Tuesday, July 28, 2009

Historical fiction: Weedflower by Cynthia Kadohata

Kadohata, Cynthia. WEEDFLOWER. New York: Atheneum Books for Young Readers, 2006. ISBN 0689865740.

Sumiko is a 12 year old orphan who lives with her younger brother on her aunt and uncle's flower farm in California in 1941. Feeling different from her classmates because she is the only Japanese girl in her class, she consoles herself with dreams of owning her own flower shop someday. But then comes December 6th, and the events of Pearl harbor. Overnight, Sumiko's whole life changes again. Her grandfather and uncle are sent away to a prison camp for the crime of being born in Japan. Sumiko, her brother, cousins, and aunt are shipped to the internment camp in Poston, Arizona. There, her younger brother runs wild because there's no school. Sumiko starts growing a flower garden with her neighbor, Mr. Moto. She meets a boy, Frank, from the nearby Indian reservation and the two of them become friends, even though the Indians resent the Japanese, who don't want to be there in the first place. Sumiko's cousins joij the US military, to fight for a country that ostensibly doesn't even want them because of their ethnicity. Sumilo struggle sto make sense of all these conflicting occurences, scrapes away at the dirt of her flower garden and survives.

In an author's endnote, Ms. Kadohata tells us about how the internment camps actually improved life for the Indians, since they inherited the facilities once the Japanese internees began returning to return to their homes.

Awards and Honors:
  • Cybils, 2006 Finalist Middle Grade Fiction United States

  • Jane Addams Children's Book Award, 2007 Winner Books for Older Children United States

Kirkus (Kirkus Reviews, March 15, 2006 (Vol. 74, No. 6))
Post-Pearl Harbor Japanese-American internment is seen from the eyes of a young girl who eventually manages to bloom after she is uprooted and planted in the Arizona desert. Twelve-year-old Sumiko and her little brother Tak-Tak live with their aunt and uncle on a flower farm in California. The only Japanese student in her class, Sumiko longs for friends and acceptance. She loves the fields of "weedflowers" and dreams of owning her own flower shop. After Pearl Harbor, Sumiko and her family are removed from their land and transported to an internment camp on an Indian reservation in Poston, Ariz. Surrounded by fields of dust, Sumiko's "dream was gone and she didn't know what would take its place," until she teams up with her neighbor Mr. Moto to make the desert bloom and escape the "ultimate boredom" of the camp. And when Sumiko meets Frank, a Mohave boy who resents the Japanese on his land, she finds an unlikely, but true friend. Like weedflowers, hope survives in this quietly powerful story.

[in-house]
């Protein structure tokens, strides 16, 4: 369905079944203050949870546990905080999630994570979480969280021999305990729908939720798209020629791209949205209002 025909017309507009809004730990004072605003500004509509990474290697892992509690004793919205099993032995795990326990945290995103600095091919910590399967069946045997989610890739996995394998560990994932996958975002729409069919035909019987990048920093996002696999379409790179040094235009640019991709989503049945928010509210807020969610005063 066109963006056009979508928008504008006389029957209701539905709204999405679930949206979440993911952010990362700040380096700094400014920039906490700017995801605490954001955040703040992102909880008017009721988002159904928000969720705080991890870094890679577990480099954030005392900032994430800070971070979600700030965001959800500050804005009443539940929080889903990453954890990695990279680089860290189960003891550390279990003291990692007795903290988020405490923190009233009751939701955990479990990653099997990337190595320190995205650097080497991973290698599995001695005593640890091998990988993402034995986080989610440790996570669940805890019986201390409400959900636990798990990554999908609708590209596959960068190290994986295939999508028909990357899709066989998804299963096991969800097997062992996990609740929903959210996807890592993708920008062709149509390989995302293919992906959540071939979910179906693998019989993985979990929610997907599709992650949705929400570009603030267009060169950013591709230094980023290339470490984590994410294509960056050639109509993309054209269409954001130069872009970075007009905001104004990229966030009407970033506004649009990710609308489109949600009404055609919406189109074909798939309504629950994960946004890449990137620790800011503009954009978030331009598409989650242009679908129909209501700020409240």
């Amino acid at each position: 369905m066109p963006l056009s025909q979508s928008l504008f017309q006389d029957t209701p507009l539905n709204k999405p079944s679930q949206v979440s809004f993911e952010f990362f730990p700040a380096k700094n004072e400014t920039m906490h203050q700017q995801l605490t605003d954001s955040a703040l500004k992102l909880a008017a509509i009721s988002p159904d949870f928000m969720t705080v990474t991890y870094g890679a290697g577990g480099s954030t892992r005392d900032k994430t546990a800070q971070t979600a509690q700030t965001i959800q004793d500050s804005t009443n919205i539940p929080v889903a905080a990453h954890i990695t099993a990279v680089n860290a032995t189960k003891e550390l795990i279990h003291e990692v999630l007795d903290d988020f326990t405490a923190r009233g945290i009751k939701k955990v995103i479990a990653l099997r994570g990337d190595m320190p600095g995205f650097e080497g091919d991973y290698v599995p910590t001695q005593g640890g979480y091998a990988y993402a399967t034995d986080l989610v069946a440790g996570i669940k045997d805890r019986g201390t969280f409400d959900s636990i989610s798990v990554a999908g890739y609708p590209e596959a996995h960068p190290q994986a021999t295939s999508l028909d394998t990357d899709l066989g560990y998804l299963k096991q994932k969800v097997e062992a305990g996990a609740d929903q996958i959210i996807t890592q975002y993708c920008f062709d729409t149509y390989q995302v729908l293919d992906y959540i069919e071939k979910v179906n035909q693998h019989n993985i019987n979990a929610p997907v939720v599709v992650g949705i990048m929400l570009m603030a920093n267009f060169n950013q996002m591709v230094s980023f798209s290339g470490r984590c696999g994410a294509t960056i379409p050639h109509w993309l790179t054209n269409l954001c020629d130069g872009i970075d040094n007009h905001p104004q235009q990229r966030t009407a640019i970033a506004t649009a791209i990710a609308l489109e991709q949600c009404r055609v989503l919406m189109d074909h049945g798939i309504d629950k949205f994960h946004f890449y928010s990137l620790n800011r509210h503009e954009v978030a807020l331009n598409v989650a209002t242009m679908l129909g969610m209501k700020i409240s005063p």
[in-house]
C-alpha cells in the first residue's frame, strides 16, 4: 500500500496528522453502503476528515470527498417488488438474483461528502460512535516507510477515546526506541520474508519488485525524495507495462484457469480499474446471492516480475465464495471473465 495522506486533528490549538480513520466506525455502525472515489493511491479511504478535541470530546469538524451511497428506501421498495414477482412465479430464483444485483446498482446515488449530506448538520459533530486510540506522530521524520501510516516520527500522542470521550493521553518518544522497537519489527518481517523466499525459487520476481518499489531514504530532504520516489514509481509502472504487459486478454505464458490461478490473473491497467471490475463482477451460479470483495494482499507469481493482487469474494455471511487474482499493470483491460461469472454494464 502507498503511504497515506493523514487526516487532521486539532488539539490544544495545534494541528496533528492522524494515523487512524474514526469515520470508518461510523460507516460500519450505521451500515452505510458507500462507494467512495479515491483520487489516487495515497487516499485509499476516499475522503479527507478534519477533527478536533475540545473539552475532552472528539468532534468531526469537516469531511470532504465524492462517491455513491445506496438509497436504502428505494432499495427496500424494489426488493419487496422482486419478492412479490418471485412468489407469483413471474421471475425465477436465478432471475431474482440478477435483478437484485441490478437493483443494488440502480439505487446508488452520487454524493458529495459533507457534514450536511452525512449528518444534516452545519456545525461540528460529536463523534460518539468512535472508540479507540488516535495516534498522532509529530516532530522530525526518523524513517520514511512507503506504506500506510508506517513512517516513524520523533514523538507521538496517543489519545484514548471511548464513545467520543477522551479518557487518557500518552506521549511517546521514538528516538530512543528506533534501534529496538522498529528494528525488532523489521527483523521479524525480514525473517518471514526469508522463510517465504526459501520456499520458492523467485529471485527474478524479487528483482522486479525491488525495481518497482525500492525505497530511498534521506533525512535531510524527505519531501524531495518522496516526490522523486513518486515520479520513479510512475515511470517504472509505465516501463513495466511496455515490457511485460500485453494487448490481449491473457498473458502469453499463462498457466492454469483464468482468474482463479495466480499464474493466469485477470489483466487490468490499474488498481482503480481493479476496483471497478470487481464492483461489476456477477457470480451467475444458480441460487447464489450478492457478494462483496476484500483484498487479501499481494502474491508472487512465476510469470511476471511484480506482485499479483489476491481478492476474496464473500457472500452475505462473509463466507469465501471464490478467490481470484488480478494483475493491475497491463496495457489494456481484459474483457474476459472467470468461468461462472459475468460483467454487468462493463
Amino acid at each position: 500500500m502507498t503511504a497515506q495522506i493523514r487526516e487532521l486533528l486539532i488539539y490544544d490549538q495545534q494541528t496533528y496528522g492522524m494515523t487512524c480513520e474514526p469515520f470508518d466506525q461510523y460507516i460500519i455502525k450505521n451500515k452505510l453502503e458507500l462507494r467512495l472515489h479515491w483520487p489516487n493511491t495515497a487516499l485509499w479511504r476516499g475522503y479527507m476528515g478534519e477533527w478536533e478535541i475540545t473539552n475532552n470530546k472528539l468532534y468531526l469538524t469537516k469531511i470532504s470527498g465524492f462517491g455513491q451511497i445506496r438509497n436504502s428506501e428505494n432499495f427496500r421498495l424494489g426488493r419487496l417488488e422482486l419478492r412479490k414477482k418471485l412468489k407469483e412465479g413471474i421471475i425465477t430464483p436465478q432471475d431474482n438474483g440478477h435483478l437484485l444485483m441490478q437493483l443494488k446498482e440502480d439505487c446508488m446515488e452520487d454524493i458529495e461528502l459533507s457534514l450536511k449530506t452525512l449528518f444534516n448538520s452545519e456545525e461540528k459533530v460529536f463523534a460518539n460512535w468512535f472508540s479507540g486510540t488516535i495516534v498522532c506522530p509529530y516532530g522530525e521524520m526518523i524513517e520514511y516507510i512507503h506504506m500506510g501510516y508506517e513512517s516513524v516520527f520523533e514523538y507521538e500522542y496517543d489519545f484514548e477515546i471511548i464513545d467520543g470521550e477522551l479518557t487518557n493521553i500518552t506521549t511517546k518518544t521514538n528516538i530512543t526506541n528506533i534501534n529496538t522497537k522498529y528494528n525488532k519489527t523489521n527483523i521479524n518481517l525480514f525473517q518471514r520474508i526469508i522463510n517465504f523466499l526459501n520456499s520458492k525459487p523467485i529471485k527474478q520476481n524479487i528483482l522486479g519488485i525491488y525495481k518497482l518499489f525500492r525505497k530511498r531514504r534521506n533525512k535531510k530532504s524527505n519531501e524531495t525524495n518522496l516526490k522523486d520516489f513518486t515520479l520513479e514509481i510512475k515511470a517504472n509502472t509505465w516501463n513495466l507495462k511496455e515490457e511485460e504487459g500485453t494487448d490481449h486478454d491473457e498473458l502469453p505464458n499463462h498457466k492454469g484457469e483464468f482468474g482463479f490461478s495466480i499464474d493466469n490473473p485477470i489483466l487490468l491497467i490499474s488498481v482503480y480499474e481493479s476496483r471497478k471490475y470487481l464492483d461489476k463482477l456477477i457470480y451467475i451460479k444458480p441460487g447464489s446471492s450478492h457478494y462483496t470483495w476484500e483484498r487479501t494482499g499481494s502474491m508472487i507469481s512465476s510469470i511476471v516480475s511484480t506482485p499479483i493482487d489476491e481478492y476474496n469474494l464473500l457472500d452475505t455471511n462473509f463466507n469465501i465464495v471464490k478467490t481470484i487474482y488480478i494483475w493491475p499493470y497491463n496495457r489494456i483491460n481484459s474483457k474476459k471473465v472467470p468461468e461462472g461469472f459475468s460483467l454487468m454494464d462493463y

Claudia Mills, Ph.D. (Children's Literature)
Newbery Medalist Kadohata (Kira-Kira) presents another story of a Japanese-American family: Sumiko’s family are flower farmers in California; too poor to afford a glass greenhouse, they grow kusabana, or weedflowers, flowers grown in the open field, hardy enough to bear changing weather conditions. Sumiko and her family are forced to find a way to survive and flourish during the intolerably harsh conditions of relocation and internment of Japanese-Americans following the Japanese attack on Pearl Harbor. Although this painful and shameful chapter of American history is now familiar to many readers, Kadohata excels in accumulating the heart-piercing details that make it all too vividly real: Sumiko’s excitement about finally being invited to a classmate’s birthday party, from which she is subsequently uninvited because of her race; farewells to a beloved horse and dog; the crushing heat, dust, and boredom of life in the camps, where Sumiko tries to grow flowers again in the barren, sandy soil. Sumiko’s emerging friendship with a Native American boy, resentful of the relocation camp’s presence on his reservation, adds another dimension to the internment narrative, which builds to an unsettled, but somehow still hopeful, conclusion.

This book lends itself well to Readers Theatre. Some recommended chapters to start with are Chapter 4 where Sumiko gets turned away from her classmate's birthday party, Chapter 10 where Sumiko and her family leave for the internment camp, or Chapter 28 where Sumiko and her cousin meet with Frank and his older brother and find out that the Japanese and Indians have a lot in common.

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